Stabilizing Self-Storage Occupancies in an Unstable Economy

Mel Holsinger Comments
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Unless you happen to live in an area not affected by the economic slowdown (maybe on Mars?), you are probably wondering how to recoup what you’ve lost due to vacancies, lower rates and higher delinquent accounts. You’re not alone. Based on the frequent conversations I’ve had with other self-storage managers, frustration is being felt by many.

Up until January 2008, most storage businesses were running along just fine. As we experienced the gas and fuel prices increase, the world went a little lopsided. The cost per gallon shot up from an average of $1.70 to nearly $5. With the increase cost for fuel, everything went up: food, clothing, recreation, you name it.

Then, just to make things more interesting, a high percentage of adjustable rate mortgages adjusted (higher), values of homes declined and, for the first time in a long time, we had people losing their homes to foreclosure. Construction practically stopped, development ceased and now, well, we all know unemployment is at an unthinkable high.

It doesn’t have to be all doom and gloom, though. There are still ways to turn the bad into positives for you and your facility. Keep in mind that much of our business depends on customers with discretionary income, who have a need for temporary or even permanent storage for their household/commercial goods, and place a value on those goods.

Still, when economic times get tough, that extra $50 to $200 per month tenants pay for storage space may become harder to fork out when other more important items come first, such as gas, food, clothing, etc. How do we jump these extra hurdles and entice customers to rent from us and stay longer?

Get Off Your Duff

Its time to remember that customer service begins with special courtesies. A good place to start is with thank-you cards to all your current customers. Use it as an opportunity to remind them that you have referral programs and will reward them for sending you new customers.

Contact nearby chambers of commerce and let them know you are still in business and have a special offer for members of the chamber. Go to your local churches or other houses of worship and let them know you can help parishioners with their storage needs. Stop by the local schools and remind them you have plenty of space for extra desks, chairs and tables.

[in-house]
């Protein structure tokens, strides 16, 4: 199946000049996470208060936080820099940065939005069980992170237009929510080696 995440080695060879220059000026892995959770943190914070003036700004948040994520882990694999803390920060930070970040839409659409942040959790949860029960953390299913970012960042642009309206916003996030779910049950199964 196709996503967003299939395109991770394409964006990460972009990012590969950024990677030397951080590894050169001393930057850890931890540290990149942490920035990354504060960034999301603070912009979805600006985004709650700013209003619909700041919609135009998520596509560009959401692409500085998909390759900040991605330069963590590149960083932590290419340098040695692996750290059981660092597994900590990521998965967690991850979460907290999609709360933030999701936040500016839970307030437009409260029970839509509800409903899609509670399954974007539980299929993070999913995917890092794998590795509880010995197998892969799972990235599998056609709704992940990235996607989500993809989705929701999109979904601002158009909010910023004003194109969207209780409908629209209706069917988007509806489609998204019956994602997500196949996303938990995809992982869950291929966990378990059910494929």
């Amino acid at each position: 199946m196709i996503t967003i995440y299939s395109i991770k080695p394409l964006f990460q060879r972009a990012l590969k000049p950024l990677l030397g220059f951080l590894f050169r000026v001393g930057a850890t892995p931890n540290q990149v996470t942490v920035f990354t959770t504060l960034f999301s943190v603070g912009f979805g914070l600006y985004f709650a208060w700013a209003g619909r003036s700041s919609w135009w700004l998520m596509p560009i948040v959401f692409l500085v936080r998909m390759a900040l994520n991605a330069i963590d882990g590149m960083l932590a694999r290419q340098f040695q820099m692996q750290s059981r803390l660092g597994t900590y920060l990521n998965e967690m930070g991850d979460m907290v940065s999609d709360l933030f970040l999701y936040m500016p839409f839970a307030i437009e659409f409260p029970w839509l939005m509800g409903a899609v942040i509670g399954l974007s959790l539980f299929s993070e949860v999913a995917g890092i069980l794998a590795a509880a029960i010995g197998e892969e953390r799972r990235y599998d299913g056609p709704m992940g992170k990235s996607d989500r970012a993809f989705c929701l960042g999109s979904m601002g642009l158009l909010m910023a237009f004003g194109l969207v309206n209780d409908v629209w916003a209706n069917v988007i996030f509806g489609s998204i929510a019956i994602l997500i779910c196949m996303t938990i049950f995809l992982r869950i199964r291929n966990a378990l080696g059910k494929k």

Visit area restaurants and other businesses to offer them a great deal on storage and help them free up valuable space for other needs. In other words, get off your duff and re-introduce yourself to your neighborhood.

Take an inventory of how your property looks: Is it neat, clean and well-maintained? Need to touch up some paint or fix the fence? Is it time to change some light bulbs in the hallways or in your sign? How about your golf cart: Is it clean and ready to take customers around the facility to show it off in style?

Measure Up

Perhaps now is the time to see how you measure up to the competition. Are you priced higher or lower in the market? What kind of deals are nearby facilities offering and can you match or beat them? Do they have any particular sized units that are full? If so, will their managers recommend your facility to customers if they are full? Start the give-and-take process by offering to do the same for their sites.

How about brushing up on your selling skills? Now is a great time to consider taking some online courses to become better at your job and learn new strategies for increasing business. Have you considered the Qualified Storage Manager program offered by Inside Self-Storage and the Self-Storage Training Institute? Wouldn’t it be great to have a certificate in your office letting customers know you are qualified to help them with their storage needs? Visit www.selfstorageeducation.com to learn more.

We all know that when the going gets tough, the tough get going. Now more than ever we need to exhibit a positive mental attitude and let everyone we come in contact with know that we not only are the best storage managers in town, we have the best facility too.

Going back to basics makes sense for staying afloat during turbulent times. It also makes sense to continue these practices even when times are better. Good luck in 2009!

Mel Holsinger is the president of Tucson, Ariz.-based Professional Self Storage Management, which offers self-storage facility management, consulting and development services. He is also a frequent speaker at industry conferences and a regular contributor to Inside Self-Storage. For more information, call 520.319.2164; visit www.proselfstorage.com.

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